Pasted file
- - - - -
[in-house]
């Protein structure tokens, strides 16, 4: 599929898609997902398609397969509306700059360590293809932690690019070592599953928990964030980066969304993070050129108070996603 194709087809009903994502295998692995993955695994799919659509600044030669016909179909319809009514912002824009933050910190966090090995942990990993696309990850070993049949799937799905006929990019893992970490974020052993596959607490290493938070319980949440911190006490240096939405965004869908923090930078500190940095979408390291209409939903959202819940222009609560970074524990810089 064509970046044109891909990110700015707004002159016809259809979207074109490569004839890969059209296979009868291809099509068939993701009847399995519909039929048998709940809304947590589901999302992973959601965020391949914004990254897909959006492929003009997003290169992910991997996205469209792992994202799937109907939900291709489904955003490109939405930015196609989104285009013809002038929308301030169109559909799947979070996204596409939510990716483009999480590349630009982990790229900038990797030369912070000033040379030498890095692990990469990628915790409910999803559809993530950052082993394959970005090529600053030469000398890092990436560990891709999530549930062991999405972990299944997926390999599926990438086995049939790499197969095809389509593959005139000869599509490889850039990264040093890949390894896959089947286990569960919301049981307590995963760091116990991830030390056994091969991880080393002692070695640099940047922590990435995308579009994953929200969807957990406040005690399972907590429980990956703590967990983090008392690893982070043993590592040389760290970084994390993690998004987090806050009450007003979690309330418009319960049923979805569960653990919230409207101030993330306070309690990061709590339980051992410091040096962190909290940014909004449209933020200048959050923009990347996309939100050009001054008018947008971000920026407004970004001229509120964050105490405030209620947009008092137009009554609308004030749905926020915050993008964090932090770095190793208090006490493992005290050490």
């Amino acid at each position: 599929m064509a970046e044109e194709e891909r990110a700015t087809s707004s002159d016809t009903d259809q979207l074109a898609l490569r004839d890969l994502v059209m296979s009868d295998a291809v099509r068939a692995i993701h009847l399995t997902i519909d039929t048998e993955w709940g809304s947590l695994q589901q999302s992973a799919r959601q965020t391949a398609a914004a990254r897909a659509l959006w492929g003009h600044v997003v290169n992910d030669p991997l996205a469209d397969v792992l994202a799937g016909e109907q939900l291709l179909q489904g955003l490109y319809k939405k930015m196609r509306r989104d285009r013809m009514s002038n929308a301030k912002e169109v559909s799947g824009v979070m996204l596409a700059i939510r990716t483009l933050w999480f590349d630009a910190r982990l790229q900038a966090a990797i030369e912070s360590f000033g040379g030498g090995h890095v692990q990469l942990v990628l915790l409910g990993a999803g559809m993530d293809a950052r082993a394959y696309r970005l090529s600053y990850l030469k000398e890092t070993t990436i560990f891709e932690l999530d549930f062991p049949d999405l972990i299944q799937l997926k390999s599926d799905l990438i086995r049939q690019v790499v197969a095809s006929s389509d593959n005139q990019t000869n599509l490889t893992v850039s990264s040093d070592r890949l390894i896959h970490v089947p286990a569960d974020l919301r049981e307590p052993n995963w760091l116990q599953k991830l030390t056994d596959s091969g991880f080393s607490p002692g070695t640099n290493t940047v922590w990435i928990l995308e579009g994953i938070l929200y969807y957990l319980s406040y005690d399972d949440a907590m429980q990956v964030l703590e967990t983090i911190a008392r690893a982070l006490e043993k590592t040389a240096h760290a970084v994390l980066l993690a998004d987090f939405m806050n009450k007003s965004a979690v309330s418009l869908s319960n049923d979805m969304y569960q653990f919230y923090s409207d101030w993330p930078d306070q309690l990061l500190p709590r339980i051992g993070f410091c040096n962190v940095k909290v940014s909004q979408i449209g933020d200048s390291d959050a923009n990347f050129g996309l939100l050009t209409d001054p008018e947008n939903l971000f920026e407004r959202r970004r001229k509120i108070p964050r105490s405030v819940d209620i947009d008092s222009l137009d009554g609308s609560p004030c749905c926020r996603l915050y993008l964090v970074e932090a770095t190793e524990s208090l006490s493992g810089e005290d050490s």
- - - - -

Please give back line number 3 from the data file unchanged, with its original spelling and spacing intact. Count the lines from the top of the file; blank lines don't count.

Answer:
């Amino acid at each position: 599929m064509a970046e044109e194709e891909r990110a700015t087809s707004s002159d016809t009903d259809q979207l074109a898609l490569r004839d890969l994502v059209m296979s009868d295998a291809v099509r068939a692995i993701h009847l399995t997902i519909d039929t048998e993955w709940g809304s947590l695994q589901q999302s992973a799919r959601q965020t391949a398609a914004a990254r897909a659509l959006w492929g003009h600044v997003v290169n992910d030669p991997l996205a469209d397969v792992l994202a799937g016909e109907q939900l291709l179909q489904g955003l490109y319809k939405k930015m196609r509306r989104d285009r013809m009514s002038n929308a301030k912002e169109v559909s799947g824009v979070m996204l596409a700059i939510r990716t483009l933050w999480f590349d630009a910190r982990l790229q900038a966090a990797i030369e912070s360590f000033g040379g030498g090995h890095v692990q990469l942990v990628l915790l409910g990993a999803g559809m993530d293809a950052r082993a394959y696309r970005l090529s600053y990850l030469k000398e890092t070993t990436i560990f891709e932690l999530d549930f062991p049949d999405l972990i299944q799937l997926k390999s599926d799905l990438i086995r049939q690019v790499v197969a095809s006929s389509d593959n005139q990019t000869n599509l490889t893992v850039s990264s040093d070592r890949l390894i896959h970490v089947p286990a569960d974020l919301r049981e307590p052993n995963w760091l116990q599953k991830l030390t056994d596959s091969g991880f080393s607490p002692g070695t640099n290493t940047v922590w990435i928990l995308e579009g994953i938070l929200y969807y957990l319980s406040y005690d399972d949440a907590m429980q990956v964030l703590e967990t983090i911190a008392r690893a982070l006490e043993k590592t040389a240096h760290a970084v994390l980066l993690a998004d987090f939405m806050n009450k007003s965004a979690v309330s418009l869908s319960n049923d979805m969304y569960q653990f919230y923090s409207d101030w993330p930078d306070q309690l990061l500190p709590r339980i051992g993070f410091c040096n962190v940095k909290v940014s909004q979408i449209g933020d200048s390291d959050a923009n990347f050129g996309l939100l050009t209409d001054p008018e947008n939903l971000f920026e407004r959202r970004r001229k509120i108070p964050r105490s405030v819940d209620i947009d008092s222009l137009d009554g609308s609560p004030c749905c926020r996603l915050y993008l964090v970074e932090a770095t190793e524990s208090l006490s493992g810089e005290d050490s």